“There’s no reason to ground our aircraft,” Dunford told the Senate Armed Services Committee. “We’re not barrel-bombing ­civilians; we’re not causing collateral damage.”

Dunford was also asked whether the military was prepared to share “intelligence” with Russian forces­ under the now-suspended cease-fire agreement, provided it could be reinstated and sustained. Assuming a cease-fire and aid delivery proceed, the agreement calls for the United States and Russia to coordinate their counter­terrorism airstrikes.

According to a leaked copy of the terms of the agreement, published Thursday by the Associated Press, it calls for “discussion and sharing of information necessary for the delineation of territories” controlled by the opposition and the Front for the Conquest of Syria, formerly al-Qaeda’s affiliate Jabhat al-Nusra, and sharing “actionable Nusra and Daesh [Islamic State] targets . . . in a way that allows strikes to commence” as soon as the agreement is in place.

“We don’t have any intention of having an intelligence-sharing operation with the Russians,” Dunford said, although he was not asked to distinguish between “intelligence” and the territorial and target “information” sharing called for in the deal.

In its latest statement, the Russian Defense Ministry repeated both its denial of any involvement in the convoy strike, in which at least 20 aid workers and civilians were killed, and its charge that it has proof that an armed U.S. drone was in the area at the time. The Pentagon has denied that it had any aircraft in the area.

A spokesman for the Russian ministry, Maj. Gen. Igor Konashenkov, said that Dunford and Defense Secretary Ashton B. Carter, who also testified Thursday, were expressing “their personal opinions and the fear of responsibility for yet another blunder or deliberate provocation.”

Russia has repeatedly seized opportunities to drive a public wedge between the State Department, which negotiated the deal, and the Pentagon, which has questioned it. In a social-media post Thursday, Russian Foreign Ministry spokeswoman Maria Zakharova seized on Dunford’s statement that he could not say “conclusively” that Russia was responsible for attacking the aid convoy from the air.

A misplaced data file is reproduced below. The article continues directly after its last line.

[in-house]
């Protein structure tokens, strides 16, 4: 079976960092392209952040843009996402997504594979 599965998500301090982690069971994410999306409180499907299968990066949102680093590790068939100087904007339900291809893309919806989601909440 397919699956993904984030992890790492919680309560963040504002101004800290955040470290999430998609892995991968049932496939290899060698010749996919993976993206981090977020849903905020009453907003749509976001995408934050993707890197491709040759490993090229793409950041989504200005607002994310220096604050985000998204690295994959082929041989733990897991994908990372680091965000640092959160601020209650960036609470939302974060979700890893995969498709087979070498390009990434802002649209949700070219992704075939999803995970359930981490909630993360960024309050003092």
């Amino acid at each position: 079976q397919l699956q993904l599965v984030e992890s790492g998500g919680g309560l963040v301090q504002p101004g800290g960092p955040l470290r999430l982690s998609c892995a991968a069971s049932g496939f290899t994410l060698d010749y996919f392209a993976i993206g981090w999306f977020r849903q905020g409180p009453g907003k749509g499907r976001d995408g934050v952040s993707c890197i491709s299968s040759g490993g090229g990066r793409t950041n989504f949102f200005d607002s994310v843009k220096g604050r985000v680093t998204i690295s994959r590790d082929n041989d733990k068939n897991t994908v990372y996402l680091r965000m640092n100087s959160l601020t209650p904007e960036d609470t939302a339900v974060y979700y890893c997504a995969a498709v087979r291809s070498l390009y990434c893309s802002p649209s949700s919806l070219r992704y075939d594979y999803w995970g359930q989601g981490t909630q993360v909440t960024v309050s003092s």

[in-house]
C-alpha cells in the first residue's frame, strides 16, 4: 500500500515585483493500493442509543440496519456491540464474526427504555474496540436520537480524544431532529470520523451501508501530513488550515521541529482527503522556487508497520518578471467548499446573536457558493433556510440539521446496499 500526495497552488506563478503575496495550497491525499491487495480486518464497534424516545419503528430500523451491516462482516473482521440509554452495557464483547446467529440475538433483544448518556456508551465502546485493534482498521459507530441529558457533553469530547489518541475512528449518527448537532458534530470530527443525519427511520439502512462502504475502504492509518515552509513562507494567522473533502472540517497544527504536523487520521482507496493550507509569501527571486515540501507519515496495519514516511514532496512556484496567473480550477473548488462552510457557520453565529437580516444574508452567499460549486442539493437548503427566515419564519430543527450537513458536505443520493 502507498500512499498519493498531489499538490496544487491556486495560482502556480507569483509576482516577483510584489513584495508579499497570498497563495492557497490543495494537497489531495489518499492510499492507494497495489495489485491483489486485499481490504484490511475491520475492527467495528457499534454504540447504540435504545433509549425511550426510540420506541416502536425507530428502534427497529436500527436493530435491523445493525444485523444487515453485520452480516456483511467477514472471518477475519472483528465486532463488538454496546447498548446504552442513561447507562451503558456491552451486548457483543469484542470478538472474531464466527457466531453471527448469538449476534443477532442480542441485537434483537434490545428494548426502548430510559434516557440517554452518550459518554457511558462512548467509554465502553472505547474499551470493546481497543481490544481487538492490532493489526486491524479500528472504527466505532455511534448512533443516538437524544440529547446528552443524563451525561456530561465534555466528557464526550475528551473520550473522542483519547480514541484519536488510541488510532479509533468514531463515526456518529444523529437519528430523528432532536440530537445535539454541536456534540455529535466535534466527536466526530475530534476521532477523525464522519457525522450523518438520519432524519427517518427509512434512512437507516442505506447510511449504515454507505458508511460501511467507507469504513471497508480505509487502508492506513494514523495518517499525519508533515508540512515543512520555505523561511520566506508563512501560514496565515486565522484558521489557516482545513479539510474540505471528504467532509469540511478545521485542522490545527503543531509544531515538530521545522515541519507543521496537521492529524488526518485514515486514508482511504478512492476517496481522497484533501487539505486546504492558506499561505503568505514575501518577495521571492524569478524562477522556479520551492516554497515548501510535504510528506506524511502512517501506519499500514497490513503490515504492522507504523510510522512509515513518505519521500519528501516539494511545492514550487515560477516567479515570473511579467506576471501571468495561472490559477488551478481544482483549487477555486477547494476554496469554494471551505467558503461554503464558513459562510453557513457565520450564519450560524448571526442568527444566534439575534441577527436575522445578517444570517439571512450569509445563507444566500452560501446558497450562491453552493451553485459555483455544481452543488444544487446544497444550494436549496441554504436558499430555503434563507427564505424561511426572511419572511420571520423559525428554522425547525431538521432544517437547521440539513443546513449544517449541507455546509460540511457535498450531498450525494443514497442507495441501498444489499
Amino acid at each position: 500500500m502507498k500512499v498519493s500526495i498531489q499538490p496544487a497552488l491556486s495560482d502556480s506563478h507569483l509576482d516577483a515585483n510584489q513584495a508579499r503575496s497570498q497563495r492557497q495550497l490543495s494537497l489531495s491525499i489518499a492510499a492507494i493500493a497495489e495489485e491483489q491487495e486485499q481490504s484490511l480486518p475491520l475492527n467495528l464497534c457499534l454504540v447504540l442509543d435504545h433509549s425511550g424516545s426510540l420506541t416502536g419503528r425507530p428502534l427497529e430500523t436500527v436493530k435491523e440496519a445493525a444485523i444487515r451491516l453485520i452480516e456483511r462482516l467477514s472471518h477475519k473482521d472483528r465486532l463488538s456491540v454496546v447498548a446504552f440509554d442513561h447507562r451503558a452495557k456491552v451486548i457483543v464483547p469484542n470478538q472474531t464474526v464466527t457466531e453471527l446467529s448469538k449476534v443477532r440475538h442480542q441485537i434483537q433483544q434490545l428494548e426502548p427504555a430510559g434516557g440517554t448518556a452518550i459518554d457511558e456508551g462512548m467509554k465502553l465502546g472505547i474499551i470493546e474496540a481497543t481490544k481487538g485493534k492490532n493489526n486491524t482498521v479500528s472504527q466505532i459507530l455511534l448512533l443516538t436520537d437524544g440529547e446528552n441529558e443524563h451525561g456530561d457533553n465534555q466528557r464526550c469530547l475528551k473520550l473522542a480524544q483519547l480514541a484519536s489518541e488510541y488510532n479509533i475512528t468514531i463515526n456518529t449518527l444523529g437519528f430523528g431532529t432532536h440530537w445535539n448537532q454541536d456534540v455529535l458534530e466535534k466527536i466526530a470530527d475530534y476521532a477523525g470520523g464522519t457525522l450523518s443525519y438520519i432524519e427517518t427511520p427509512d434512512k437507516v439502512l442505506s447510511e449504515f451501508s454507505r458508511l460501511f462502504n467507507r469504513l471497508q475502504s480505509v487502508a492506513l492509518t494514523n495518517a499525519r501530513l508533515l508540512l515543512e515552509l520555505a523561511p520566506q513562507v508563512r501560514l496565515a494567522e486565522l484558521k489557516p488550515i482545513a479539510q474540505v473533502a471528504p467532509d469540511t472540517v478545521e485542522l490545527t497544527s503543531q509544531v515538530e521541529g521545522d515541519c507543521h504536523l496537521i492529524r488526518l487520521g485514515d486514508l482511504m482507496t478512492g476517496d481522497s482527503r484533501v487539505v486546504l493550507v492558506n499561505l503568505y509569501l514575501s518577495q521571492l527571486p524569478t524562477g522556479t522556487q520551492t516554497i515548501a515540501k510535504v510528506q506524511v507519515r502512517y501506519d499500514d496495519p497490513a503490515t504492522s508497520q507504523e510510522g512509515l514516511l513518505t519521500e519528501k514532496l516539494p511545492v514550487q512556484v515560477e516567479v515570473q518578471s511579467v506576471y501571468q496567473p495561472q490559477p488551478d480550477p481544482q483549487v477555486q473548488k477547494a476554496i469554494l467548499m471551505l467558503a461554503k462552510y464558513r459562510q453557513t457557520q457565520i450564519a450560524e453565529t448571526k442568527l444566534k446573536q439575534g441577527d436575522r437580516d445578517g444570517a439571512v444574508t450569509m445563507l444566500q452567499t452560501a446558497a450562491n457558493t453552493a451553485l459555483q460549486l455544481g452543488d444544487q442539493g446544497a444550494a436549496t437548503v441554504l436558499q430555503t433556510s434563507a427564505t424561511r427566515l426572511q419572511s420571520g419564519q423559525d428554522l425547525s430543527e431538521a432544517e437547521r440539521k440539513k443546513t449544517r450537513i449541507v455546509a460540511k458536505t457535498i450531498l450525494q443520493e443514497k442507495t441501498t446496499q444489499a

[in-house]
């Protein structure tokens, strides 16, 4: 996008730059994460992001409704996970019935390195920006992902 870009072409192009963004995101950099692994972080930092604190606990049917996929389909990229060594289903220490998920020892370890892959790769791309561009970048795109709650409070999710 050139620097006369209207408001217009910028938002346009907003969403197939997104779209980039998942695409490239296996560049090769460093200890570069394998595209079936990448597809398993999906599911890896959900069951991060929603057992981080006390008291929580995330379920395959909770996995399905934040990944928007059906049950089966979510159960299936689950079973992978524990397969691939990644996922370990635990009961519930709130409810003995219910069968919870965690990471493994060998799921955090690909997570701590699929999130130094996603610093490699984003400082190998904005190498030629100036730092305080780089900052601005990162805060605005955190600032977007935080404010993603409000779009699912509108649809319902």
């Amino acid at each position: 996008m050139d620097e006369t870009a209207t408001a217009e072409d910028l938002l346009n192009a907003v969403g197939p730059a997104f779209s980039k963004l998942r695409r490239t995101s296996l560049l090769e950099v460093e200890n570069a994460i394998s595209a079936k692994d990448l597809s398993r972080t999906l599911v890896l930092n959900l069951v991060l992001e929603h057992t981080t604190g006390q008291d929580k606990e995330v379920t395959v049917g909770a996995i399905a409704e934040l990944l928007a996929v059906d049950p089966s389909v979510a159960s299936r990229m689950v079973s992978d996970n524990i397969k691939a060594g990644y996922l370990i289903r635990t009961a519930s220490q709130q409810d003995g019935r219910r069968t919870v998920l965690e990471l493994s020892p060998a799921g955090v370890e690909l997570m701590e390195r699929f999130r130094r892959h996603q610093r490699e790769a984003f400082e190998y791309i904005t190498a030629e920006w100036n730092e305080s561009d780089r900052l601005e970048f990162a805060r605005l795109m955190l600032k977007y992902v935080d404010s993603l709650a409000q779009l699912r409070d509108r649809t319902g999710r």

Just hours after Kerry had accused the Russians at a Security Council meeting, she wrote, “The Pentagon is shooting him in the back. . . . This is how stupidly and mercilessly they framed the State Department.”

But while Dunford testified that he didn’t know for sure, he said that “what we know are two Russian aircraft . . . were in that area at the time. My judgment would be that they did [strike the convoy]. There were also some other aircraft in the area that belonged to the regime at or about the same time. So I can’t conclusively say that it was the Russians. But it was either Russians or the regime.”

Asked about an internal disagreement, White House press secretary Josh Earnest told reporters in Washington: “There is unanimity of opinion across the U.S. government that there won’t be any cooperation militarily with the Russians unless and until the Russians live up to the commitments they’ve made. There is no disagreement about that.”

In an early Thursday news conference in Geneva, U.N. humanitarian adviser Jan Egeland said that in recent hours the Syrian government had granted permits for aid deliveries that had previously been withheld. Later in the day, a convoy of food and medical supplies arrived in the Damascus suburb of Moadamiya. But no convoys reached Aleppo.

Eastern Aleppo, occupied by the rebels, with 250,000 civilians, “is militarily encircled, it is impossible to get in with our aid,” he said. “Forty trucks are sitting at the Turkish-Syrian border . . . and the drivers are sleeping at the border and had done so now for a week.”

Liz Sly in Beirut, Carol Morello in New York and Missy Ryan in Washington contributed to this report.